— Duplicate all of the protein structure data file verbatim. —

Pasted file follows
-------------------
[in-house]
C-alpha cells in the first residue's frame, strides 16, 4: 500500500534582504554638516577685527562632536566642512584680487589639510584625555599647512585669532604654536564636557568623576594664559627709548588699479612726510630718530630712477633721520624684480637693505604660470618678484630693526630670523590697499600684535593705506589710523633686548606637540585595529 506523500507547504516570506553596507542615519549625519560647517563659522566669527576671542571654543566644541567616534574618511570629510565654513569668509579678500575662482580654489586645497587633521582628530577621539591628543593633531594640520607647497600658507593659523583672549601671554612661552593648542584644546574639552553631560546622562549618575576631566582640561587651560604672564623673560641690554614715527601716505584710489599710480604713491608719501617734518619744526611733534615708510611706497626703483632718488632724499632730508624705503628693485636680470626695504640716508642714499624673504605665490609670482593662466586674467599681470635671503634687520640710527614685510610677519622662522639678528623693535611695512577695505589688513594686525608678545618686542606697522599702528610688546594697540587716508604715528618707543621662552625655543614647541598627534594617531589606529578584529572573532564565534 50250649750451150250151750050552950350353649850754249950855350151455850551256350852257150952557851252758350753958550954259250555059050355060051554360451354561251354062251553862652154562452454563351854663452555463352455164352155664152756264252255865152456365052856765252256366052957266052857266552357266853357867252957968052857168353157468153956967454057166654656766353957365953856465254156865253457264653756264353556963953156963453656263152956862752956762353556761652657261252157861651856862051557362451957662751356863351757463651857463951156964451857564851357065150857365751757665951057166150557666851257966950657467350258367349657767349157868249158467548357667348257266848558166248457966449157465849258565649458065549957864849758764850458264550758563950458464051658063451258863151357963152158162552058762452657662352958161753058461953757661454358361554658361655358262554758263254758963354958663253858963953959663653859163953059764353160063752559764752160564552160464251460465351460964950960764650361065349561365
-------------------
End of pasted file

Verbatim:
[in-house]
C-alpha cells in the first residue's frame, strides 16, 4: 500500500534582504554638516577685527562632536566642512584680487589639510584625555599647512585669532604654536564636557568623576594664559627709548588699479612726510630718530630712477633721520624684480637693505604660470618678484630693526630670523590697499600684535593705506589710523633686548606637540585595529 506523500507547504516570506553596507542615519549625519560647517563659522566669527576671542571654543566644541567616534574618511570629510565654513569668509579678500575662482580654489586645497587633521582628530577621539591628543593633531594640520607647497600658507593659523583672549601671554612661552593648542584644546574639552553631560546622562549618575576631566582640561587651560604672564623673560641690554614715527601716505584710489599710480604713491608719501617734518619744526611733534615708510611706497626703483632718488632724499632730508624705503628693485636680470626695504640716508642714499624673504605665490609670482593662466586674467599681470635671503634687520640710527614685510610677519622662522639678528623693535611695512577695505589688513594686525608678545618686542606697522599702528610688546594697540587716508604715528618707543621662552625655543614647541598627534594617531589606529578584529572573532564565534 50250649750451150250151750050552950350353649850754249950855350151455850551256350852257150952557851252758350753958550954259250555059050355060051554360451354561251354062251553862652154562452454563351854663452555463352455164352155664152756264252255865152456365052856765252256366052957266052857266552357266853357867252957968052857168353157468153956967454057166654656766353957365953856465254156865253457264653756264353556963953156963453656263152956862752956762353556761652657261252157861651856862051557362451957662751356863351757463651857463951156964451857564851357065150857365751757665951057166150557666851257966950657467350258367349657767349157868249158467548357667348257266848558166248457966449157465849258565649458065549957864849758764850458264550758563950458464051658063451258863151357963152158162552058762452657662352958161753058461953757661454358361554658361655358262554758263254758963354958663253858963953959663653859163953059764353160063752559764752160564552160464251460465351460964950960764650361065349561365